Microsoft took hits from a number of directions on its way to a massive decline in revenue for the fourth quarter of 2009, including a recessionary environment, still-slumping PC sales and a rise in the sale of mininotebooks, also known as "netbooks," that only run Microsoft's lower-margin products. However, Microsoft CFO Chris Liddell suggested that improvement in key areas could come in 2010.
devastating financial results for last quarter were due to a number of factors,
including a flagging economy, lowered sales in traditional PCs and a rise in
mininotebooks, known popularly as "netbooks," which can only be
loaded with lower-margin Microsoft products.
During a July 23 earnings call, Microsoft reported a 17 percent decline in
year-over-year revenue for the fourth quarter of 2009, undershooting Wall
Street estimates by more than $1 billion. Overall, the company earned $13.10
billion for the quarter, below predictions of $14.37 and a substantial drop
from the same quarter in 2008, when it earned $15.84 billion.
"Average PC sales are sort of down in the traditional market 16 to 18
percent, and business was disproportionately badly affected," Chris
Liddell, Microsoft's chief financial officer, said during the earnings call. By
2010, he hoped, "we'll see a double impact of a better PC market
year-over-year and a better mix in the types of PCs we'll be selling relative
to the average selling price."
Microsoft's savior in this situation would be SMBs and the enterprise
engaging in a massive, collective tech refresh.
"Hopefully business PC growth will be at or greater than
consumer," Liddell added, "and so you'll start to see higher average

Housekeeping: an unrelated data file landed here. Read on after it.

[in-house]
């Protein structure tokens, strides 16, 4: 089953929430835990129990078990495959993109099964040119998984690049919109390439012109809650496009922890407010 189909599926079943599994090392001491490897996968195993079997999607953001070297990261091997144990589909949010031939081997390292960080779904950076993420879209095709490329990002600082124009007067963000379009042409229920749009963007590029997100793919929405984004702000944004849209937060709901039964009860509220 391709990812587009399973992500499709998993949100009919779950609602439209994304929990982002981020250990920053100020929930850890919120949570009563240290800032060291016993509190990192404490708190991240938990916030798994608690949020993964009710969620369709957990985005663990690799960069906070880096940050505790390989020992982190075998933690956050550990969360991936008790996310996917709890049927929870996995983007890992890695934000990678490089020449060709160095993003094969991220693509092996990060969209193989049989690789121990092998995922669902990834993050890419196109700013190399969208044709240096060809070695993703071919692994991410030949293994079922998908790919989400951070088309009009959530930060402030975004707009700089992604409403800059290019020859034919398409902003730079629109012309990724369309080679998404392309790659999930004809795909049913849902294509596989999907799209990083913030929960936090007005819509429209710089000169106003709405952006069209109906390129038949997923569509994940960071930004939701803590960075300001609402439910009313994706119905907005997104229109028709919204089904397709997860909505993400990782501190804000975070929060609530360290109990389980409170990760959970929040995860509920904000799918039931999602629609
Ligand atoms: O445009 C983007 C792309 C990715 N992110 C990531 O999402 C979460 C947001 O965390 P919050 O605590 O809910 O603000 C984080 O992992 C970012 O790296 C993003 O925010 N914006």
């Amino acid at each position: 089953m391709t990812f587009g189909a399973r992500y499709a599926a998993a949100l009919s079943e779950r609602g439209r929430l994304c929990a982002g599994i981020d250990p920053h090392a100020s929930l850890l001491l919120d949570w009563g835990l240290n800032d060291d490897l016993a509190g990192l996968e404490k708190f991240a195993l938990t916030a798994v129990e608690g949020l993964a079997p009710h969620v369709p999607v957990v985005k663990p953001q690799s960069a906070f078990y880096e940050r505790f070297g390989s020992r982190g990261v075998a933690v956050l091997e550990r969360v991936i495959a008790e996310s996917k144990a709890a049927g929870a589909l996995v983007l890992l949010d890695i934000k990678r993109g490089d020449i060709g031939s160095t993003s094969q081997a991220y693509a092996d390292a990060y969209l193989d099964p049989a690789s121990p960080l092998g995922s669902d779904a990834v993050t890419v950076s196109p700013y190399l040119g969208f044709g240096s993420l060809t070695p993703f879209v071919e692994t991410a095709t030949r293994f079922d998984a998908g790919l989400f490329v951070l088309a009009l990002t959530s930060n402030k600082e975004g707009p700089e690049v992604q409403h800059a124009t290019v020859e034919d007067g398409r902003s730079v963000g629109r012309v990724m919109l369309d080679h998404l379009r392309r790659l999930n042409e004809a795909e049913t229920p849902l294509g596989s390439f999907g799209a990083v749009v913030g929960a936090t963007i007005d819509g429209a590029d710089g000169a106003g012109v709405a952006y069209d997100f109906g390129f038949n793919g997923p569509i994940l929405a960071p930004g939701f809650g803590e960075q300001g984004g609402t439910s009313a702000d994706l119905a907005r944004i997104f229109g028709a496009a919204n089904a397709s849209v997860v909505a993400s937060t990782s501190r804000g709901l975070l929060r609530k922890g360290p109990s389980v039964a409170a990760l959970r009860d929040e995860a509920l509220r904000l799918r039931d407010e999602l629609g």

selling price, units will have a higher growth rate and, hence, ASPs [average
selling price] will go up."
Businesses are also less likely than consumers to purchase mininotebooks,
also known as "netbooks," which represent the one bright spot of growth
for the PC manufacturing industry but, because they come installed with a
cheaper version of Windows XP, do not earn as much for Microsoft as those
higher-end systems installed with a full operating system.
will offer a stripped-down version of its upcoming OS, the Windows 7 Starter
edition, for netbooks. The Starter edition will not run certain features
present in the larger version of the operating system, such as multi-monitor
support, DVD playback and Aero Glass.
However, margins on Windows 7 Starter will likely be lower for Microsoft
than other versions, and the operating system does not reach general release
until Oct. 22. Although Microsoft's Windows 7 Upgrade Option program launched
on June 25, revenue from that is deferred until later in the year, which dragged
down Microsoft's earnings per share by 2 cents.
Microsoft also plans on investing heavily in the cloud, which Liddell termed
a "significant opportunity."
Key to its embrace of the cloud, and its larger fortunes, will be the launch
of Office 2010, which
Microsoft plans on offering as a free online service to subscribers of
Microsoft Live. Microsoft will also offer the productivity suite as a
hosted subscription service and an on-premises version, which it hopes will
give it an advantage among SMBs and the enterprise over cloud-based
productivity offering such as Google Apps.
The financial prospects for the second half of 2009 and into 2010, then,
look somewhat more promising. But at least in the short term, Liddell
cautioned, economic "macro-conditions are going to continue to trump
Nicholas Kolakowski is a staff editor at eWEEK, covering Microsoft and other companies in the enterprise space, as well as evolving technology such as tablet PCs. His work has appeared in The Washington Post, Playboy, WebMD, AARP the Magazine, AutoWeek, Washington City Paper, Trader Monthly, and Private Air. He lives in Brooklyn, New York.